Call for Papers: Special Issue of Disability Studies Quarterly

Self-reflection as scholarly praxis: Researcher identity in Disability Studies

Guest Editors: Joan Ostrove (Macalester College) and Jennifer Rinaldi (York University)

Critical identity scholars have noted the importance of a self-reflexive stance with respect to our own subject positions as a necessary ingredient toward knowledge production and effective engagement across differences of identity (e.g., Harding, 1991; Michalko, 2002; Mohanty, 2003; Reinharz, 1992). This proposed special issue of Disability Studies Quarterly intends to focus on the "researcher as subject" to ask how our own identities inform our work in and beyond Disability Studies.

The process of self-reflection is critical to any intellectual or interpersonal endeavor. This is particularly true in an arena like Disability Studies in which issues of identity, power, oppression, cooptation, etc., are consistently and persistently at play. The Disability Movement's rallying cry "nothing about us without us" is a reminder of the responsibility we all have to situate ourselves in relation to our work in Disability Studies. Tensions and opportunities related to who is "disabled" and who is an "ally" also deserve additional attention, and we think this special issue of DSQ can be an important venue for addressing those issues and why they matter.

We invite researchers, practitioners and teachers from diverse disciplinary backgrounds and with diverse social identities to reflect on the ways in which their multiple identities inform their scholarly interests and research programs, pedagogy, relationships to particular texts or people, etc. We encourage a variety of strategies for critical self-reflection; possible topics include but are not limited to:

  • The development of your scholarly and other academic interests in disability studies;
  • The ways in which your identities inform your research interests, scholarly processes, pedagogy, or policy decisions you've made or advocated for;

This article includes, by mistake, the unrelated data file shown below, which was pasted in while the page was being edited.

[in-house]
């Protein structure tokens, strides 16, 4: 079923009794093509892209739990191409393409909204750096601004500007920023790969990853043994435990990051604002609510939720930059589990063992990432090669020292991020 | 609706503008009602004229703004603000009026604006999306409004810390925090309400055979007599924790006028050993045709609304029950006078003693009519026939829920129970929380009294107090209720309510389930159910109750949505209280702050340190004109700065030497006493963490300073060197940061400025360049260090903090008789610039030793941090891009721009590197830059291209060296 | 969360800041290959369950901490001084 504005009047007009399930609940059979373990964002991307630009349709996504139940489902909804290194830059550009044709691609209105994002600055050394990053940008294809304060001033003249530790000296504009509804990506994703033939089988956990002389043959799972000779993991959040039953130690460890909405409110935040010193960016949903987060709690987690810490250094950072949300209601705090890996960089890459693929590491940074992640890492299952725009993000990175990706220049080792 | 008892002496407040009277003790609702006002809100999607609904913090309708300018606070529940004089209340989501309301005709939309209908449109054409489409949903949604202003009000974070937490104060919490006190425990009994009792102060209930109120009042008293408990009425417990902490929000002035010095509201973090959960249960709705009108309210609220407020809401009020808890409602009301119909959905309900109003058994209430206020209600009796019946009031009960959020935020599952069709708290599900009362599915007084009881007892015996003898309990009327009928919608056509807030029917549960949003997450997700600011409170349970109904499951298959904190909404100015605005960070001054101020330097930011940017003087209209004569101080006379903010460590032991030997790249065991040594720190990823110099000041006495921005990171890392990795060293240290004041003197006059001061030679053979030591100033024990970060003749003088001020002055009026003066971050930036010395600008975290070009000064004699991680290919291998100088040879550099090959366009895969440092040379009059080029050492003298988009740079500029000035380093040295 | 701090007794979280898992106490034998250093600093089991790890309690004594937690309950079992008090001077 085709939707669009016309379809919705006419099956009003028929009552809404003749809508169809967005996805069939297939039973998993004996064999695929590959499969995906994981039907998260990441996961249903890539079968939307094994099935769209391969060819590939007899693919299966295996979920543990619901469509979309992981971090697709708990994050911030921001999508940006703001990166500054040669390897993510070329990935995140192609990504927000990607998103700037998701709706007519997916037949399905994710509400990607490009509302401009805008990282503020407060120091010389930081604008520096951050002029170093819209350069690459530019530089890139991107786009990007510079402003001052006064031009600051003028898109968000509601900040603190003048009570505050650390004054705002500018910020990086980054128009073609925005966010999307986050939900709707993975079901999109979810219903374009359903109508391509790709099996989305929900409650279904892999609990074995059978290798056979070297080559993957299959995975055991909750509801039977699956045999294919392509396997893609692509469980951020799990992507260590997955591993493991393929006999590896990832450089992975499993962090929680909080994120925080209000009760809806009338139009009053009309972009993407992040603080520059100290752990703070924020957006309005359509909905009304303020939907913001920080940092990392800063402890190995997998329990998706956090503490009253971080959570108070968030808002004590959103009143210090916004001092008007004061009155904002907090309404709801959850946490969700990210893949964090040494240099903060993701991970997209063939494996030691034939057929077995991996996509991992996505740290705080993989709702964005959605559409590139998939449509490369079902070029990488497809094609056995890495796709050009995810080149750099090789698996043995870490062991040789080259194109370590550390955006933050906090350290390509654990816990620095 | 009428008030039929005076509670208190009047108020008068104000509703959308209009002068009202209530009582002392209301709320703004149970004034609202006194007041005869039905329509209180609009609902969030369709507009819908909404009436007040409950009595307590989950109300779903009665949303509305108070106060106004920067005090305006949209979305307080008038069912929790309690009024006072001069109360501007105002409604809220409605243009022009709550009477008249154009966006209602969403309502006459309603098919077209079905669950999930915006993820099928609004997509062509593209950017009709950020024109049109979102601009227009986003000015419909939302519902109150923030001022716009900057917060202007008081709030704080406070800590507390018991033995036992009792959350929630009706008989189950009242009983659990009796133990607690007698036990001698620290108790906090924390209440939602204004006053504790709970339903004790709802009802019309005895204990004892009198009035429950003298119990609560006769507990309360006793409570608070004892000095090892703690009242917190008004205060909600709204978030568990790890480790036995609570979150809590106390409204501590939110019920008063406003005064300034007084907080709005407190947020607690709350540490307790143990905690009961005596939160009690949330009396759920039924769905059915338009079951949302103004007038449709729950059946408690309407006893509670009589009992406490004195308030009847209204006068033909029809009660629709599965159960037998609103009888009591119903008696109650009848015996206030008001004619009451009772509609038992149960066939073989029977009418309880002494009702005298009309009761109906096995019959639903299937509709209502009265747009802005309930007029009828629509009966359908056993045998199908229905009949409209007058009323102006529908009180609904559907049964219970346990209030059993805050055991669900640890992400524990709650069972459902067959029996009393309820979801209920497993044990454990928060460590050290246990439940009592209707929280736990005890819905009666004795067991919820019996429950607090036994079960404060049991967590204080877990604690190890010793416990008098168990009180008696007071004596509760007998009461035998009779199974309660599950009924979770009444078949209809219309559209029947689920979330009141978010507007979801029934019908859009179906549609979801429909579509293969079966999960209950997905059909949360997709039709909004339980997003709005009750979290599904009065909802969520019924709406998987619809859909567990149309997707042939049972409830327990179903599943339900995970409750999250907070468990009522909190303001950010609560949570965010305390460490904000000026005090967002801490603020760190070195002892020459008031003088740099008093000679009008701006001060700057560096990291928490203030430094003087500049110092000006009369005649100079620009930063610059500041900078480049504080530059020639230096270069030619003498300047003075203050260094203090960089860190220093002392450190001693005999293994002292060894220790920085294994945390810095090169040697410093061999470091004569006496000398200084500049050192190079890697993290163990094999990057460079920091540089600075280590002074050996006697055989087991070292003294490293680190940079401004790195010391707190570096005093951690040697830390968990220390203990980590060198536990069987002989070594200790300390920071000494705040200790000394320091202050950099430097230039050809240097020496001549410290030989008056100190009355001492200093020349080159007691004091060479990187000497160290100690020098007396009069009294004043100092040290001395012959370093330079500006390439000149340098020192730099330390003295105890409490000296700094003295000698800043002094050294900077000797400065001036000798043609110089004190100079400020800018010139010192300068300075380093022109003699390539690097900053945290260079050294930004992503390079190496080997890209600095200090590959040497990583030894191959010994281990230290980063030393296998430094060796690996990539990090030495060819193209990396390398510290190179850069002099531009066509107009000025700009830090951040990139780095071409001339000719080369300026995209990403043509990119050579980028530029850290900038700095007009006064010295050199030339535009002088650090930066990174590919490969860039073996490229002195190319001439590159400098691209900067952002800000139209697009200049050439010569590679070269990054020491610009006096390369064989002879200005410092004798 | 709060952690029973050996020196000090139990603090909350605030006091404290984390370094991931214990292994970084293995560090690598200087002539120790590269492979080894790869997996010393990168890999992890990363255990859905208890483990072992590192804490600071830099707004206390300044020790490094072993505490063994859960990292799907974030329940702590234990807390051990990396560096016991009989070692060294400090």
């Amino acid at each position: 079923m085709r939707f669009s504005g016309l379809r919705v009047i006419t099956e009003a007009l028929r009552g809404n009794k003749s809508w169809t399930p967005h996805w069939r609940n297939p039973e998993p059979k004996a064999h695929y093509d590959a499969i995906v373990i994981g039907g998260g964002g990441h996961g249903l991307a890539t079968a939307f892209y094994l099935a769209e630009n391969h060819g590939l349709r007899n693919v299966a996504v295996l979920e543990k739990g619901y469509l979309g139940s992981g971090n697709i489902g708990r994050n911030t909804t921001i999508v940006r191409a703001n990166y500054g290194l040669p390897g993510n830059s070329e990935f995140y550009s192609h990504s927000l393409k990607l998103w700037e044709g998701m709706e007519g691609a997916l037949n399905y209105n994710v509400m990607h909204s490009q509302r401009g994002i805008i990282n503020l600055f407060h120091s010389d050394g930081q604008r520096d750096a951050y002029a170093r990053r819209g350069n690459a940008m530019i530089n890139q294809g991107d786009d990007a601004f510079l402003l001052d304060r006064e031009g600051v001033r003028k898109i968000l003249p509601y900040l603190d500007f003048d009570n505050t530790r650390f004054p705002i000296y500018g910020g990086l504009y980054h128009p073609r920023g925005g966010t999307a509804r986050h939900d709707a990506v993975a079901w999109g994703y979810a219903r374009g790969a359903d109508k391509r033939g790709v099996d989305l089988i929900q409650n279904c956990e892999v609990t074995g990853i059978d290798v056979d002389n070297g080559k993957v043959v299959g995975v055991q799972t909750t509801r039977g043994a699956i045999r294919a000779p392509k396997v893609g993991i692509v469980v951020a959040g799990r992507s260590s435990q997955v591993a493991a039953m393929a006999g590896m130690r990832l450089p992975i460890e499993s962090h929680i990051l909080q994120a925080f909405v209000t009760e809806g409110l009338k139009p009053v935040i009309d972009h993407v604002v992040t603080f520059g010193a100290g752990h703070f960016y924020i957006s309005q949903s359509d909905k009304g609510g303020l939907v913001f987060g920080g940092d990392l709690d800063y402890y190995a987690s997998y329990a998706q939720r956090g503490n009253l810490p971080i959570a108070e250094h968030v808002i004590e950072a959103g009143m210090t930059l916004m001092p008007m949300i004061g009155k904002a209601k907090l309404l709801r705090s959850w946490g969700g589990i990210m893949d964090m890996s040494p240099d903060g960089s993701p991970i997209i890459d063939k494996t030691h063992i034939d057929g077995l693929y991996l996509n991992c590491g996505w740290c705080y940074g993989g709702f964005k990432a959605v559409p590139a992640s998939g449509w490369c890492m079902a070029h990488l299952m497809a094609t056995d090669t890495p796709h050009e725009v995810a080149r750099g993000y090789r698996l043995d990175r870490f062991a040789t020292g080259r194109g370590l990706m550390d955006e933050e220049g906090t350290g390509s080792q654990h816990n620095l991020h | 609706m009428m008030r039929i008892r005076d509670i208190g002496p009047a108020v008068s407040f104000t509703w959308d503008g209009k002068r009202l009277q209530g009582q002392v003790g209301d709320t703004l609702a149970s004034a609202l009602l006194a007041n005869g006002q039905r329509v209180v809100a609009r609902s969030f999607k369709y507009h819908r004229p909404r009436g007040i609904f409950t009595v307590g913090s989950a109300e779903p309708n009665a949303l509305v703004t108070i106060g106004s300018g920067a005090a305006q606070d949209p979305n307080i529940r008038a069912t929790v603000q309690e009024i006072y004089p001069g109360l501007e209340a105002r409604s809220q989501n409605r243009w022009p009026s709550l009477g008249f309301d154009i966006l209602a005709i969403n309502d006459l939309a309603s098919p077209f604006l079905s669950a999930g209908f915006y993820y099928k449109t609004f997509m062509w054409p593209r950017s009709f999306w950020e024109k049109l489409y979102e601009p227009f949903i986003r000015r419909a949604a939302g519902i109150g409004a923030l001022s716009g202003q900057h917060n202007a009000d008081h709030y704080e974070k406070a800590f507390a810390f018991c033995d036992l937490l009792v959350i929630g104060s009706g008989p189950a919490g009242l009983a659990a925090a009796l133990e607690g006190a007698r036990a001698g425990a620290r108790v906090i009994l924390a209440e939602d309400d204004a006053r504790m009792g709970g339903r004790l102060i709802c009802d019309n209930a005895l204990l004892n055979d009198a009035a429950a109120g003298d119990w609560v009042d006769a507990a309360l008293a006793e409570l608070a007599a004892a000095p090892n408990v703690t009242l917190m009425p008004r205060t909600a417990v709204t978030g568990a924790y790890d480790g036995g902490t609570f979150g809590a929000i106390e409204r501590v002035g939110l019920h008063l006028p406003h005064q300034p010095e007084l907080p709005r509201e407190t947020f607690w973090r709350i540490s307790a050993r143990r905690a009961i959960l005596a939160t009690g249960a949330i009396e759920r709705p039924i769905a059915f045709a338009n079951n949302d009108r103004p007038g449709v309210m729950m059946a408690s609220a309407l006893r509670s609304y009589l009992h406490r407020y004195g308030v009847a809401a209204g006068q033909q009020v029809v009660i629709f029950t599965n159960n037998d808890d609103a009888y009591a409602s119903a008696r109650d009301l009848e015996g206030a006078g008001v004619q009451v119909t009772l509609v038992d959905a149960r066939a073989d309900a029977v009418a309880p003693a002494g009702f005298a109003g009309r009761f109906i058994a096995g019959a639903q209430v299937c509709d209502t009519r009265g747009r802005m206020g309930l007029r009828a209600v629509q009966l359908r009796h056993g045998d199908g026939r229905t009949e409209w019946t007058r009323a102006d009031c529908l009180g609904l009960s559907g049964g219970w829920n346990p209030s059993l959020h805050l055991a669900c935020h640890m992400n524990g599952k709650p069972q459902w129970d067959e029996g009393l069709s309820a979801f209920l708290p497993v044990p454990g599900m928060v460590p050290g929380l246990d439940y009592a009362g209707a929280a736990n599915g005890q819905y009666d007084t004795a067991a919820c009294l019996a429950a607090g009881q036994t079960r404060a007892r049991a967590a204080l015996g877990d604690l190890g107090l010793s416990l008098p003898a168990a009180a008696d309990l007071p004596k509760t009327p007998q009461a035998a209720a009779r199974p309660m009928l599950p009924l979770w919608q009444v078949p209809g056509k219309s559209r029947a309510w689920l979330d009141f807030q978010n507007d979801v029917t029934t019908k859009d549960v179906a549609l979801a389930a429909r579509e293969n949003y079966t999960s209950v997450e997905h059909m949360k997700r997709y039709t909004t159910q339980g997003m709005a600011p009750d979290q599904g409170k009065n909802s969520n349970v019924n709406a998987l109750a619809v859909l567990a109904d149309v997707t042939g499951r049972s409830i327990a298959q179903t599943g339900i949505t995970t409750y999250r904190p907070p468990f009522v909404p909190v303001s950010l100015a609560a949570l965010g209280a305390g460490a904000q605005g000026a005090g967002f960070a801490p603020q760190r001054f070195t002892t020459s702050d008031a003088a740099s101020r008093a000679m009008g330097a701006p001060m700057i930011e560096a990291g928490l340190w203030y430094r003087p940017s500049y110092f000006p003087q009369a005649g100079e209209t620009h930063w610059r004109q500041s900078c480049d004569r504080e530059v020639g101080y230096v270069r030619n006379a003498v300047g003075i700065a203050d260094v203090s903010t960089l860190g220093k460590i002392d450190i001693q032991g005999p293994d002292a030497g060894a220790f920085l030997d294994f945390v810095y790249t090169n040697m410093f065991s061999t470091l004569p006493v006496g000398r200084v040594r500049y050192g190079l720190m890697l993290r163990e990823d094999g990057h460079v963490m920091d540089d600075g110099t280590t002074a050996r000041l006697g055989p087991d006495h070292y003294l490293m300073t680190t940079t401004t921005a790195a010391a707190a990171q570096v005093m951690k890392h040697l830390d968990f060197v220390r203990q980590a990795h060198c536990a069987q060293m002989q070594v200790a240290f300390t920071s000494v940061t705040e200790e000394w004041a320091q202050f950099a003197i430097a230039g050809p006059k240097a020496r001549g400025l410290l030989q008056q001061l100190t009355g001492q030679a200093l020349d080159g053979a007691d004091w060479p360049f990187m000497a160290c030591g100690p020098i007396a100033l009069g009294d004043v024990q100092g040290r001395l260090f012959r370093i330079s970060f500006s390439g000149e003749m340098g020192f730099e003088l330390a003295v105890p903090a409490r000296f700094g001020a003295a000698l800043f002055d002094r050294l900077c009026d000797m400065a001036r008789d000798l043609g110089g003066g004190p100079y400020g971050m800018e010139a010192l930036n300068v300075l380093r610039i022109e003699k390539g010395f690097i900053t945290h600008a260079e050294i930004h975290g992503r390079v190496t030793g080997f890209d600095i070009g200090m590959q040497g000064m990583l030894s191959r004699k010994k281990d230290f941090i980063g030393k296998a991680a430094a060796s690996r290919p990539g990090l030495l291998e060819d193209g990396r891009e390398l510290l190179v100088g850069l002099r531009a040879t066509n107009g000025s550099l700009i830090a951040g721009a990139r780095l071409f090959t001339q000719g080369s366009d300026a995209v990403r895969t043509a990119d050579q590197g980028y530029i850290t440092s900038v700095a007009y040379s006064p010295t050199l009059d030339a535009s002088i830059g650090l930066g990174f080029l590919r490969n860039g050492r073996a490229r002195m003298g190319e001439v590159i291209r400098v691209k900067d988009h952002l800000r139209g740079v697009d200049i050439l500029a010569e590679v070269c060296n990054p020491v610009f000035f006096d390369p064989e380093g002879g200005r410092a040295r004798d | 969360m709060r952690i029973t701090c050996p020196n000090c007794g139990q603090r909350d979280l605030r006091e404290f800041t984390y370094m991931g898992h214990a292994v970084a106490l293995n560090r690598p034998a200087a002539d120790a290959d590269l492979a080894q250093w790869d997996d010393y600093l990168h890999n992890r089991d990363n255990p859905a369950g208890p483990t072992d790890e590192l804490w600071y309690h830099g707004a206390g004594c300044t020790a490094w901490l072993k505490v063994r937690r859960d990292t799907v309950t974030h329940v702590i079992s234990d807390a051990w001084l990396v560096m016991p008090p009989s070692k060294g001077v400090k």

• How you negotiate issues of power, privilege, and oppression in your scholarly, academic, or clinical work;
  • How your own identities inform your interactions with research participants, students, patients, and colleagues;
  • How you understand, analyze, or navigate various "insider"/"outsider" positions with respect to disability or other dimensions of identit(ies).

Deadline for manuscript submissions: May 1, 2012

Submissions should be a maximum of 25 double-spaced pages (including references and other supportive material). All submissions will be peer reviewed. Manuscripts should follow the author guidelines specified on the DSQ website ( and should be submitted electronically to

If you have any questions, please contact Joan Ostrove ( or Jennifer Rinaldi (

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Copyright (c) 2011 Joan Ostrove, Jennifer Rinaldi

Volume 1 through Volume 20, no. 3 of Disability Studies Quarterly is archived on the Knowledge Bank site; Volume 20, no. 4 through the present can be found on this site under Archives.

Beginning with Volume 36, Issue No. 4 (2016), Disability Studies Quarterly is published under a Creative Commons Attribution-NonCommercial-NoDerivatives license unless otherwise indicated. 

Disability Studies Quarterly is published by The Ohio State University Libraries in partnership with the Society for Disability Studies.

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ISSN: 2159-8371 (Online); 1041-5718 (Print)